When Bo Burnham was first uploaded into our consciousness as a teenage YouTube comedic sensation way back in 2006, you could be forgiven for assuming that what you were looking at was a flash in the pan.
But that was seven years ago and Burnham, now the ripe old age of 22, has undoubtedly fulfilled every inch of the potential displayed in those gawky early videos and matured into the outstanding comedy writer and performer we see before us today.
What is Burnham's second fully realised show – following on from 2010's immensely successful Words, Words, Words – and debuted to widespread critical acclaim at this year's Edinburgh Fringe before being taken out on the road for an eleven-date UK run, stopping off in Manchester at The Dancehouse for the first of two performances in five days.
Presented as a mixture of musical comedy, stand-up, poetry and even the odd bit of dance, the show is an hilariously intriguing examination of comedy itself from an incredibly intelligent and perceptive young student of the art form with a strong inclination to surprise and subvert, gaining extra marks for showing his working along the way.
The key theme which runs throughout is the notion that ‘Art is a lie, nothing is real’, and Burnham litters the hour-long show with various examples of this, such as seemingly spontaneous errors which turn out be part of the choreography after all. On several occasions he makes a point of highlighting the awkward dip in the show's momentum while he has to travel between his keyboard and the centre stage microphone.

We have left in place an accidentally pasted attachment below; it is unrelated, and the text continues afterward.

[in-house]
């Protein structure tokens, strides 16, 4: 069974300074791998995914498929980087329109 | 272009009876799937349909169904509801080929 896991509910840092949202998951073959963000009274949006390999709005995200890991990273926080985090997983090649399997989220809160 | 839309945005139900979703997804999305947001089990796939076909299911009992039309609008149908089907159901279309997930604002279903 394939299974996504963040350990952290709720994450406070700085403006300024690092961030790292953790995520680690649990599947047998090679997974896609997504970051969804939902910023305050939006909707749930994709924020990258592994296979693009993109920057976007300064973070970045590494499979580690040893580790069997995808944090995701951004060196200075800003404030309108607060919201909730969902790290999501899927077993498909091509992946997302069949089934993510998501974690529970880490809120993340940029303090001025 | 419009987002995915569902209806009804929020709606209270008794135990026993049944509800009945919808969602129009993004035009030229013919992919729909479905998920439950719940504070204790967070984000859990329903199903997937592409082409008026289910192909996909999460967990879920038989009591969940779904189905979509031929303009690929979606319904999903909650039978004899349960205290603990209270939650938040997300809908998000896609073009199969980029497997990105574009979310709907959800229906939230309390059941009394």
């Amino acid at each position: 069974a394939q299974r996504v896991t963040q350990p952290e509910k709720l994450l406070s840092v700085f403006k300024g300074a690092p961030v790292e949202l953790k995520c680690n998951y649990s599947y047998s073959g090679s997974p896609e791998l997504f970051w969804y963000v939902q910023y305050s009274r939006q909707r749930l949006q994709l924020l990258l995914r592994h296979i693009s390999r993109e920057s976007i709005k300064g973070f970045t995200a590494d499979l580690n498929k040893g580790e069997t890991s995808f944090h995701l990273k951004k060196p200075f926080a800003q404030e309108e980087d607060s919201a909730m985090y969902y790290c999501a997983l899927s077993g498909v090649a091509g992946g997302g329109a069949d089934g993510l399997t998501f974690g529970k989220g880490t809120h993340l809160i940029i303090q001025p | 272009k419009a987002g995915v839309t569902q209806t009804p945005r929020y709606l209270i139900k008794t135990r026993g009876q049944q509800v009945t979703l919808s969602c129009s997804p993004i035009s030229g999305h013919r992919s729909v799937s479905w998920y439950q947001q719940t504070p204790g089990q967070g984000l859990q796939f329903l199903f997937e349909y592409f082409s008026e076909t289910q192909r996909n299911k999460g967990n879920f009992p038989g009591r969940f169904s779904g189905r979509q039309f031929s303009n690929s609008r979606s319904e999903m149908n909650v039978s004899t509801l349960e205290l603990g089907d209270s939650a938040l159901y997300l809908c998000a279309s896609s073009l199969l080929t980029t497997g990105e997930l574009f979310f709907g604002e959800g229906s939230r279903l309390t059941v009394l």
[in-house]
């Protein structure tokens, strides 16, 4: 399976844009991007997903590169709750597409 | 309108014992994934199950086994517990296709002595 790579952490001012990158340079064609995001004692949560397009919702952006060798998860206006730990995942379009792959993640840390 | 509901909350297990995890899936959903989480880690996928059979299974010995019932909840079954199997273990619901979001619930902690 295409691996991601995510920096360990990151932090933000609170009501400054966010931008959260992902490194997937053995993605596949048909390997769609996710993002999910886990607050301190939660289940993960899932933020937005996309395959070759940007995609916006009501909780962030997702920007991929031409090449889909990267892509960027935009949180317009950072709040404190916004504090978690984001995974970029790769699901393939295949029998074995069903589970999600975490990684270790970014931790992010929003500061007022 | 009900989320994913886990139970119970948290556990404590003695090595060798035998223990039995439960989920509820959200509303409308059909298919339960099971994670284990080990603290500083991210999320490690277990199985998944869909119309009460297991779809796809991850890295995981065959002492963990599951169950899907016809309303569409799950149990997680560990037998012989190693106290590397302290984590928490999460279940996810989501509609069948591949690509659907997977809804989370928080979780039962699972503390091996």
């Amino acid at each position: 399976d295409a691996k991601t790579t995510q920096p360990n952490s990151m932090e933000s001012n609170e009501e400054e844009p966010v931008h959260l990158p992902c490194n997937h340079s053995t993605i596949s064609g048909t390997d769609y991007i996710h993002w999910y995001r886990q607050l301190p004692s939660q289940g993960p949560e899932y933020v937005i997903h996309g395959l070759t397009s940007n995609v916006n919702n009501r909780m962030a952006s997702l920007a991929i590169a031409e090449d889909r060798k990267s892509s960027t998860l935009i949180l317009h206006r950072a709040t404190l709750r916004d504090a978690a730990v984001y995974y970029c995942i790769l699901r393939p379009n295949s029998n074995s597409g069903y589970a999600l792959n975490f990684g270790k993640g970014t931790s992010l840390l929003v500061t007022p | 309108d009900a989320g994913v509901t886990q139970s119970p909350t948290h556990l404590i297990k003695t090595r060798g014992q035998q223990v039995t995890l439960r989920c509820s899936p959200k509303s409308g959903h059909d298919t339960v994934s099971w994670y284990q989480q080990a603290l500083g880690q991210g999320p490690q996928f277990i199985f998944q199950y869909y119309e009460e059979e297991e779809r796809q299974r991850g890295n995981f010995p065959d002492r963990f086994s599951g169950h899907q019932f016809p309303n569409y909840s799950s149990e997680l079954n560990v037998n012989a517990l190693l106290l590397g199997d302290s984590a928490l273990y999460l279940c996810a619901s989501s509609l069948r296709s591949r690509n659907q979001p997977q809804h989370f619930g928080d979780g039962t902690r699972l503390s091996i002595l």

Like all of Burnham's material to date, the tone fluctuates between astoundingly articulate wordplay – a one-liner about the Kenyan marathon team's doctor whose “patients was running thin” garnered one of the bigger laughs of the night – and what might be perceived as juvenile humour or political incorrectness – songs about paedophile frogs or a poem called ‘I Fuck Sluts’, for example. Burnham barely breaks character all evening and his stage persona is a trademark portrayal of extreme arrogance laced with enough self-awareness and self-deprecation to provide comedic balance.
It's easy to forget when watching Burnham perform that it wasn't very long ago he was making YouTube videos from his bedroom in Massachusetts, nor that he is still a very young man in a traditionally older man's game. He is a unique specimen in that the generation to whom he appeals the most have never before watched a prodigious comedian mature before their very eyes in this way. Although many predicted he would fade into obscurity along with the sneezing baby panda and that 'Chocolate Rain' guy, Burnham has comfortably confounded expectation and will surely only get better with age.
Words: Dan Burke
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